These 3D-printed tiles are being used to restore Hong Kong's fragile coral reefs

This tile is modelled on a brain coral.
This tile is modelled on a brain coral. Copyright AFP
Copyright AFP
By Rosie Frost with AFP
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Based on natural biological shapes, this artificial reef has already started to attract marine life.


Marine scientists are using 3D-printed clay tiles to help restore Hong Kong's fragile seabeds.

Despite being a densely populated urban hub, the city is surrounded by a surprising array of nature. Around 84 different coral species can be found in Hong Kong's waters, even more than in the Caribbean Sea.

David Baker, an associate professor at the University of Hong Kong's School of Biological Sciences says that the changeability of the region's ocean means these corals could be more resistant to global warming.

"Unlike the Great Barrier Reef which has many corals living offshore in clear tropical waters, they're not used to change," he explains.

"So just having a little extra warmth is going to push them over the edge faster than we think our local corals would succumb to bleaching."

But the coral reefs here still need some help to survive. After a series of extreme weather events devastated the seabed, marine scientists started working with the University's school or architecture to find a solution.

They created tiles, modelled on natural forms such as the brain coral and made from clay, a material that is safe for these marine environments.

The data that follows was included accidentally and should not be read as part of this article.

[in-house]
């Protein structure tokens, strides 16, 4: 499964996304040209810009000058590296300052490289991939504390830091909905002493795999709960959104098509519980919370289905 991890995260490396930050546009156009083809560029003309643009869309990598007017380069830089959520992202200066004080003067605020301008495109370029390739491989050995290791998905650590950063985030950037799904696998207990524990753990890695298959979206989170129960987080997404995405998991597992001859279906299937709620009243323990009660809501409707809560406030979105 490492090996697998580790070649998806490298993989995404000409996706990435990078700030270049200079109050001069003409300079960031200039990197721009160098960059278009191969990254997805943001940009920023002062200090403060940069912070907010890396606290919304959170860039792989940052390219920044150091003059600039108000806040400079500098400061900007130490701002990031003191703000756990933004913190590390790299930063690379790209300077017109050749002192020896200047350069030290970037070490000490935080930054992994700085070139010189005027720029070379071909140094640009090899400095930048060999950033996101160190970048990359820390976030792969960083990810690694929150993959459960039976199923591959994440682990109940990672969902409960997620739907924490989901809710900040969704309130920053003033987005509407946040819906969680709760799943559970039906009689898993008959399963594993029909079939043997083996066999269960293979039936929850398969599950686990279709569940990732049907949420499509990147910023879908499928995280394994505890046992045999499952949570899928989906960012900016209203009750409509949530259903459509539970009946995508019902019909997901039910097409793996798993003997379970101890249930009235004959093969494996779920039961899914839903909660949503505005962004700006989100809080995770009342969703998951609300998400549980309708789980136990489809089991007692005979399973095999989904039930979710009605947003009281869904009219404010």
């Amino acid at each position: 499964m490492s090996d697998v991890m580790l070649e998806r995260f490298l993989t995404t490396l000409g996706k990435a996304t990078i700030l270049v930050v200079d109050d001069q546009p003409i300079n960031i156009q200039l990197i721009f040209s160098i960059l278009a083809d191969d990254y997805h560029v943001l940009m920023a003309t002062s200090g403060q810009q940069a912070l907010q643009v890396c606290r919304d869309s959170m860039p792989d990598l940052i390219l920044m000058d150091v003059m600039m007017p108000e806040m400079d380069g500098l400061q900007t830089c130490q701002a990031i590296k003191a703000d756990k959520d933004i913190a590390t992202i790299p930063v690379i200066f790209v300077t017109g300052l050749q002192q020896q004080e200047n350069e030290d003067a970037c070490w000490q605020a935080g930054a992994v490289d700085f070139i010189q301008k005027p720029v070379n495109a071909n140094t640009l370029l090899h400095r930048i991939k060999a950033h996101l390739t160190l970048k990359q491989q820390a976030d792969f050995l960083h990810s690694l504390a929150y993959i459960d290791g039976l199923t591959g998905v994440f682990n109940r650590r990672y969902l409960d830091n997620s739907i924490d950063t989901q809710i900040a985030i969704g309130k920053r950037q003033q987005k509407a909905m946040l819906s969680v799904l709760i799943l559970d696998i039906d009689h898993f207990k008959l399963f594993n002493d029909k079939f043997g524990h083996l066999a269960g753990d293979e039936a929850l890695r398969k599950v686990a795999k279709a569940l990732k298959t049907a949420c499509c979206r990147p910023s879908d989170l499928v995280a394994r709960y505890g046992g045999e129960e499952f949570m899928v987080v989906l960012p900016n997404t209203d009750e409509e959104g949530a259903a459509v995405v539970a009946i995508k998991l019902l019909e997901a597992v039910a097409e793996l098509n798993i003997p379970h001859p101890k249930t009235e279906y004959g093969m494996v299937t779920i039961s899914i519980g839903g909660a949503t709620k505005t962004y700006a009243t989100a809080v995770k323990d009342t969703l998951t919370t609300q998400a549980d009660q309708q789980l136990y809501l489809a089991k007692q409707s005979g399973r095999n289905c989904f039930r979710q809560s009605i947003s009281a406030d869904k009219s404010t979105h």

Getty via Canva
Coral Bay, Hong KongGetty via Canva

"The technology using 3D printing allows us to customise a tile or a solution for any type of environment and I think that's the real potential that the technology brings," Baker adds.

Since being placed on the seafloor last summer, the clay tiles have already started to attract life back to the area. The water is once again teeming with marine animals and the corals are starting to flourish.

"In general, the corals now on the tiles definitely survive better than the traditional way of transplantation. Now we are still securing above 90 per cent survivorship," says Vriko Yu, a PhD candidate from the School of Biological Sciences.

"I still remember the first time we put down the tiles. There were a few fishes around the tiles and it was making me really excited. This time, even last time that we revisited the tiles, we can see there are a lot more groups of fishes, and different kinds of fishes I couldn't even name them, settling around the tiles," Yu adds.

It's "very very exciting," she says.

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